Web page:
Rossland council discusses RDKB’s liquid waste management plan

Rossland city council voted to support the RDKB's Liquid Waste Management Plan, but also to continue pursuing a plan B.

Council discussed the Regional District of Kootenay Boundary’s (RDKB) Liquid Waste Management Plan at its meeting on Monday night, and voted to continue to participate in and support the planning process and pursue the recommended option of upgrading the existing Columbia Pollution Control Centre.

They also approved a motion that stated “if favourable information about alternative treatment technologies become available, that these technologies be proposed and incorporated (where appropriate) into the planning and design activities of a Regional Wastewater Treatment Plant as per the Regional District of Kootenay Boundary’s Liquid Waste Management Plan recommendations.”

Councillor Andrew Zwicker then proposed a motion that the City of Rossland continue to pursue a plan B for both regional and standalone liquid waste treatment plants, which was approved by council.

Council waives equipment rental fees for benefit concert

Council revisited a request from Carol Enns and Marjorie Kidd that the city supply, free of charge, the stage, barricades, tables and chairs for Kootenay Carol’s Children’s Festival and Benefit Concert to be held on June 29, from 128 p.m. Council voted to waive the rental fee, but not to waive the cost of staff time.

Council also asked staff to draft a policy around waiving fees associated with municipal facilities, buildings, parks, equipment, materials and supplies for non‐profit groups or events.

Council amends Rossland Mountain Market agreement

Miche Warwick, chair of the Rossland Mountain Market Society, gave council an update on the society’s activities and requested that council amend the Queen Street Closure Agreement. Council approved the amendment, which altered the agreement to include an annual Earth Day market in April (Queen St. closed 9 a.m. to 4 p.m.), an annual Garden Festival market in May (closed 1 to 7 p.m.), an annual Farm-to-Table fundraiser in September (starting next year, closed 1 to 10 p.m.), and a regular season running from the first Thursday of June to the first Thursday of October (closed 1 to 7 p.m.). The agreement was also increased from one to two years.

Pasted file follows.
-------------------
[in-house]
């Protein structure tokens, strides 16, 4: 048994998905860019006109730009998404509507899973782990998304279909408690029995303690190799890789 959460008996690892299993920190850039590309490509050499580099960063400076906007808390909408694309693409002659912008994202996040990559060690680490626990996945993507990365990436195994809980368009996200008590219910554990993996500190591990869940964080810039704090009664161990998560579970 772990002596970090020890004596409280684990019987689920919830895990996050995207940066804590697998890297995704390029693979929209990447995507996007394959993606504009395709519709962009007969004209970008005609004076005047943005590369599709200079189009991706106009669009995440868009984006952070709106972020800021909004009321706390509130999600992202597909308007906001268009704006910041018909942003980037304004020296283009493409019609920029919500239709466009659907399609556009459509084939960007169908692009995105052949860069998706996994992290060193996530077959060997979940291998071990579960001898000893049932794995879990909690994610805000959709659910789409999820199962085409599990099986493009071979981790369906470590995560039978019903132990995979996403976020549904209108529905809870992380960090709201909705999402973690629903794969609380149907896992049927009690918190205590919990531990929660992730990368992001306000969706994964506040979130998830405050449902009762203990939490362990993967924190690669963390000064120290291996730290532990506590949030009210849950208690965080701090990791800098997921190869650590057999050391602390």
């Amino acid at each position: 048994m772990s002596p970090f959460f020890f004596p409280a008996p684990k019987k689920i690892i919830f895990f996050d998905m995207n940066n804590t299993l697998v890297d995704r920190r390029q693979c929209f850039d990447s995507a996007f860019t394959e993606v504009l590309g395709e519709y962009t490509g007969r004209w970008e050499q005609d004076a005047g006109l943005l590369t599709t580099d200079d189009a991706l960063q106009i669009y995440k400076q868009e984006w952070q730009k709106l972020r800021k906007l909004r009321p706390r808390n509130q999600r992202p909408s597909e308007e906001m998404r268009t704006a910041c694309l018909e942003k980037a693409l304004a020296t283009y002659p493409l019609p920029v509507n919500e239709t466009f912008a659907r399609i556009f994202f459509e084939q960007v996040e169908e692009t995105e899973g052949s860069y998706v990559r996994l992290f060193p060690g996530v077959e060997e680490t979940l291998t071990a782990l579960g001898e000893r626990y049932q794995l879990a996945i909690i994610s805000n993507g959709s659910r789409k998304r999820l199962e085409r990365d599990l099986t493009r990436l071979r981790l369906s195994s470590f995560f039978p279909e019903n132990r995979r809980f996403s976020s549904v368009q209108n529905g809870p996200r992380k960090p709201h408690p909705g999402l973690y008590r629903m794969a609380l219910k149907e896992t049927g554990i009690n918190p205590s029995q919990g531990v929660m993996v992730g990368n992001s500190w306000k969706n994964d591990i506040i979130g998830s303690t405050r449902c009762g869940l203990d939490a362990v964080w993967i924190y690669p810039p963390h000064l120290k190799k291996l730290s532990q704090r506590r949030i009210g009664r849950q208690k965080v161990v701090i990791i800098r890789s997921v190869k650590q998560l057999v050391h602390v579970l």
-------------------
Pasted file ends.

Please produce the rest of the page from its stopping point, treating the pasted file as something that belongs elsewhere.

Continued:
Heritage Commission disappointed with city funding

Jackie Drysdale, chair of the Heritage Commission, gave council an update on the commission and told them she was disappointed that the commission did not receive the full amount it requested through a community support grants application. The commission requested $5,550, but only received $3,654. Drysdale said that due to the funding cut, the commission will not be able to finish the new signage for Esling Park or put out maps of the old cemetery.

Mayor Kathy Moore suggested that the commission leverage the funding it did receive to seek out other funding.

Red Mountain Racers to build new timing office

Christine Andison informed council that the Red Mountain Racers will be raising money to build a new timing office, as the old ones are not rodent proof. She asked council to provide support for the racers’ funding applications going forward.

Andison also asked council to consider the Red Mountain Racers’ application under the BC Rural Dividend Program, but council chose to support a different application instead.

Council approves Lions’ BC Rural Dividend Fund application

Council voted to rescind a motion it passed on April 25 to submit an application under the BC Rural Dividend Program for the Rossland Museum Improvements Project, as staff were advised by representatives of the museum that they’re not prepared to submit an application.

Council also voted to support an application to the same funding program by the Lions Club for $100,000 to complete aspects of the Lions Campground Improvement Project. The total project budget is $125,000, and the city would supply the other $25,000.

 

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